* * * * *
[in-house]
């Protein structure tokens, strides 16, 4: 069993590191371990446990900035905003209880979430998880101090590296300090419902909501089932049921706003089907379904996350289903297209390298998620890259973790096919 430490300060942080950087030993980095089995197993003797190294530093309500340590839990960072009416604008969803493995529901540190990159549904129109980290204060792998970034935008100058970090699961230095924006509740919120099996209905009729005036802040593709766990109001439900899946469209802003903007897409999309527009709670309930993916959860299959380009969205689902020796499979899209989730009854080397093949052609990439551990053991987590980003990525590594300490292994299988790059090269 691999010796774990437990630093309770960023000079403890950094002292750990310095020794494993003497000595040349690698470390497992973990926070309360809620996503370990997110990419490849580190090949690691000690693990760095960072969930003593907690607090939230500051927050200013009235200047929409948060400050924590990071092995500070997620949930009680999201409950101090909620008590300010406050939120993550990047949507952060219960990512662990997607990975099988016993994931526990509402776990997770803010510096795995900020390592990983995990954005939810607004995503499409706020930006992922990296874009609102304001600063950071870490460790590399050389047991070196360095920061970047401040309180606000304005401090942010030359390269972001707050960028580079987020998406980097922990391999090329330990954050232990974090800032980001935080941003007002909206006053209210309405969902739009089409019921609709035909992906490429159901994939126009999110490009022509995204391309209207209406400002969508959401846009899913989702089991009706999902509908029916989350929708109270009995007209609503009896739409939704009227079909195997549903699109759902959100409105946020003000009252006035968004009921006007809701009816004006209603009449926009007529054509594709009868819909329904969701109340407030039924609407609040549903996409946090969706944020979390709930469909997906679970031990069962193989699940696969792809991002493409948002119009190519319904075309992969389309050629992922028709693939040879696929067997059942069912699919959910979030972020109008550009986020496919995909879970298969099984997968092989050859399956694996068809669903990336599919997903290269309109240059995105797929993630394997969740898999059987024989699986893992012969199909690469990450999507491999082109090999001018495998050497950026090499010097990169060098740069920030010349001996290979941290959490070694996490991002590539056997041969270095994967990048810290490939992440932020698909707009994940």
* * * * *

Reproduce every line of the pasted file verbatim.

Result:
[in-house]
């Protein structure tokens, strides 16, 4: 069993590191371990446990900035905003209880979430998880101090590296300090419902909501089932049921706003089907379904996350289903297209390298998620890259973790096919 430490300060942080950087030993980095089995197993003797190294530093309500340590839990960072009416604008969803493995529901540190990159549904129109980290204060792998970034935008100058970090699961230095924006509740919120099996209905009729005036802040593709766990109001439900899946469209802003903007897409999309527009709670309930993916959860299959380009969205689902020796499979899209989730009854080397093949052609990439551990053991987590980003990525590594300490292994299988790059090269 691999010796774990437990630093309770960023000079403890950094002292750990310095020794494993003497000595040349690698470390497992973990926070309360809620996503370990997110990419490849580190090949690691000690693990760095960072969930003593907690607090939230500051927050200013009235200047929409948060400050924590990071092995500070997620949930009680999201409950101090909620008590300010406050939120993550990047949507952060219960990512662990997607990975099988016993994931526990509402776990997770803010510096795995900020390592990983995990954005939810607004995503499409706020930006992922990296874009609102304001600063950071870490460790590399050389047991070196360095920061970047401040309180606000304005401090942010030359390269972001707050960028580079987020998406980097922990391999090329330990954050232990974090800032980001935080941003007002909206006053209210309405969902739009089409019921609709035909992906490429159901994939126009999110490009022509995204391309209207209406400002969508959401846009899913989702089991009706999902509908029916989350929708109270009995007209609503009896739409939704009227079909195997549903699109759902959100409105946020003000009252006035968004009921006007809701009816004006209603009449926009007529054509594709009868819909329904969701109340407030039924609407609040549903996409946090969706944020979390709930469909997906679970031990069962193989699940696969792809991002493409948002119009190519319904075309992969389309050629992922028709693939040879696929067997059942069912699919959910979030972020109008550009986020496919995909879970298969099984997968092989050859399956694996068809669903990336599919997903290269309109240059995105797929993630394997969740898999059987024989699986893992012969199909690469990450999507491999082109090999001018495998050497950026090499010097990169060098740069920030010349001996290979941290959490070694996490991002590539056997041969270095994967990048810290490939992440932020698909707009994940």